In real estate, the fewer things that stand in the way of transfer of clear title the better. Of course, as a practical matter, we accept that some properties come with some encumbrances. For example, we might buy a property that includes a utility easement. Because we accept the value of that easement, we buy the property and accept the restriction it places on our use of the property.
But what if the property comes with an encumbrance that provides no public good? That’s what buyers increasingly are facing because of the growth of private transfer fees. These are encumbrances imposed on the title of a new property by the developer to generate a future income stream, whenever the property is bought and sold.
Specifics will differ with each encumbrance, but in general, for the term of the restriction (up to 99 years, typically), the developer imposes a fee—say 1 percent of the purchase price—payable before there can be clear transfer of title.
Six states have already taken action against these fees, incuduing four that have banned them outright.
If these fees are something you think your state association of REALTORS® should look at, you should know that NAR is making free help available to them for drafting proposed state legislation seeking their ban. NAR has model legislation already available, but it also is working with a law firm to draft at no charge to the association proposed legislation to meet their state’s needs. State associations then have a solution to offer their lawmakers when they let them know of their concerns.
In the six-minute video above, Gerry Allen of NAR Community and Political Affairs talks about the growth of the fees, what states are doing to stop them, and how NAR’s assistance can help.
By Stacey Moncrieff, Editor in Chief, REALTOR® Magazine
HP is putting its products and services on the line to prove that print marketing is still essential to your success — and you could be the beneficiary, with a marketing makeover to start your 2010 off right.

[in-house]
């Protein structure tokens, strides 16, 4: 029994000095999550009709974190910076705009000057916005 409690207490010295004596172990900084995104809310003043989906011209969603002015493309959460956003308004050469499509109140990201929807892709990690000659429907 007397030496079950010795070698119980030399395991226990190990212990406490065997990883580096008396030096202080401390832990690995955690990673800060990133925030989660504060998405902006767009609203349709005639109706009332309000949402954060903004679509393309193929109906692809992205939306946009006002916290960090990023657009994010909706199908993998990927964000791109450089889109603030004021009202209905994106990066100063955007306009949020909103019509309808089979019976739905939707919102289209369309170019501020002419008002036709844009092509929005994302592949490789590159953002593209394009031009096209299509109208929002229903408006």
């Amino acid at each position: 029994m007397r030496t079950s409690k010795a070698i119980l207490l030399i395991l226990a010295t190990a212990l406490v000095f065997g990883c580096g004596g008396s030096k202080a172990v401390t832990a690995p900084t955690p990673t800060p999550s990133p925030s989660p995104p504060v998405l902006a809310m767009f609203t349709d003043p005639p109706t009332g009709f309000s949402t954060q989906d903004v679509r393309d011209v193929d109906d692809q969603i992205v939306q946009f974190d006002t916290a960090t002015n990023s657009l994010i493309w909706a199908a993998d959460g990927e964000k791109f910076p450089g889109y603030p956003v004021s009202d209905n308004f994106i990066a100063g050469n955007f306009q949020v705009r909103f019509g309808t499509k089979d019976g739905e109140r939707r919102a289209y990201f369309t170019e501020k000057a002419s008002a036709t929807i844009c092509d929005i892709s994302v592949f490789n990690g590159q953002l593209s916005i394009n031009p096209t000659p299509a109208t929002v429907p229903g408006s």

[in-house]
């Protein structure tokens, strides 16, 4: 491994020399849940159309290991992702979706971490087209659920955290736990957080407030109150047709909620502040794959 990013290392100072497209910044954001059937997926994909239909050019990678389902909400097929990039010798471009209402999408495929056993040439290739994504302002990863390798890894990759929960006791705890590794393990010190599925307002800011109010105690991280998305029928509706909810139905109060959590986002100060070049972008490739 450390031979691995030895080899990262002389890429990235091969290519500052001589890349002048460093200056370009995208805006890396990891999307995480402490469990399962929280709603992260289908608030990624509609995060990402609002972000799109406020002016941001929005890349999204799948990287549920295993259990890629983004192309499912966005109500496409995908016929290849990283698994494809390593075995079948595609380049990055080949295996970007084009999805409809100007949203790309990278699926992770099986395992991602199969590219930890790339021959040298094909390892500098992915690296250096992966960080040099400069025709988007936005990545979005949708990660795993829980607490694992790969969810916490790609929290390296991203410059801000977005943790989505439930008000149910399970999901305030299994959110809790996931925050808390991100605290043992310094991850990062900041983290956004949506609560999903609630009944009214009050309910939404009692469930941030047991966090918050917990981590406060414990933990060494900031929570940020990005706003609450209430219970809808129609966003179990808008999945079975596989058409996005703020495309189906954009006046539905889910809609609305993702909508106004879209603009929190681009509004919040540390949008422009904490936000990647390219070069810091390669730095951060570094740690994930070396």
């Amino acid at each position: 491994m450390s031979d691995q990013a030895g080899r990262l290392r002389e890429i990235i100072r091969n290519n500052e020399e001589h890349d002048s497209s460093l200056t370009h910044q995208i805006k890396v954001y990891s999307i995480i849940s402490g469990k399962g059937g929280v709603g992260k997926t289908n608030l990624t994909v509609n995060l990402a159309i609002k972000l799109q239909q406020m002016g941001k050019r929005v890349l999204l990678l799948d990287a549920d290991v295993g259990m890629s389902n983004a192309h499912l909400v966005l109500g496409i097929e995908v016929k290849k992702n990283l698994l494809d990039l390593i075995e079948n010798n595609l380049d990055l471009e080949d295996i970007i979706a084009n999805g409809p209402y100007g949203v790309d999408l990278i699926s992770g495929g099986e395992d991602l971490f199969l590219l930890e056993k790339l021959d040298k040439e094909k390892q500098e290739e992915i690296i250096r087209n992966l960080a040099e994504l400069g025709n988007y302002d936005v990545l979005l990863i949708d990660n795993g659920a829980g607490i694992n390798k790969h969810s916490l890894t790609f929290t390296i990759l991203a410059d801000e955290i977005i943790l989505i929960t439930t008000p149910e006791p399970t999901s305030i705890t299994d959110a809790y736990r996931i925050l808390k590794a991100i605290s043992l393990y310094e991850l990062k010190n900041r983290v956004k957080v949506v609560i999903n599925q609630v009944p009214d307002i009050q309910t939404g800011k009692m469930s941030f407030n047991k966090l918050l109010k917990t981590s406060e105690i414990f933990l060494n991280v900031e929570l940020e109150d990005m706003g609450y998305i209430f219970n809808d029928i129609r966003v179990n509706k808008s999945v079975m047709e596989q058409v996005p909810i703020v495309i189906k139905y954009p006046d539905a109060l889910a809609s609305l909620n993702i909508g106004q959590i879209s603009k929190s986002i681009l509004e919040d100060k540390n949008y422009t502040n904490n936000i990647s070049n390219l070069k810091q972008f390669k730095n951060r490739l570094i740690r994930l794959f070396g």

In “The Marketing Makeover Challenge” from REALTOR® Magazine and HP, five REALTORS® will test their marketing prowess using HP printers, paper, design templates, and coaching. All the finalists will walk away with prizes valued at $1,000 — and one lucky winner will receive a prize package worth $4,000, including equipment and supplies from HP and tuition for NAR’s ePRO certification.
The challenge is for brokers and sales associates who currently use a non-HP printer that serves between one and 19 practitioners and staff. Finalists must be committed to a print marketing campaign and willing to work with REALTOR® Magazine and HP during the first quarter of 2010 to complete challenges and create blog posts about their experiences.
Tomorrow, Dec. 30, is the last day to enter. After that, the judges (including me) will begin the process of selecting our five finalists, so if you’ve been thinking about putting your name in the ring, do it now!
Recently I was chatting with a very successful real estate pro who took great pride in the many plaques and other forms of recognition that his brokerage gave him month after month to acknowledge his enviable sales record. This Florida-based gentleman, with more than 40 years of experience under his belt, is still hard at work every day scoping for buyers and going after new listings.
His business has slowed some in the past few years as it has for many. But clearly the trophies of his excellent work were, and still are, a major source of pride, as well as a centerprice of his marketing effforts. But the encounter made me wonder about the real value of sales contests these days. Do your brokerages encourage competition among sales associates with plaques and other highly visible rewards for individual success?
For a future article in REALTOR® Magazine, we want to hear from broker-owners, managers, and sales associates how important you think it is to publically recognize top performers? Does such recognition motivate others to work harder or does it result in unproductive jealousy or griping? Please share your thoughts and experiences concerning sales contests. Feel free to e-mail me directly if you prefer at firstname.lastname@example.org.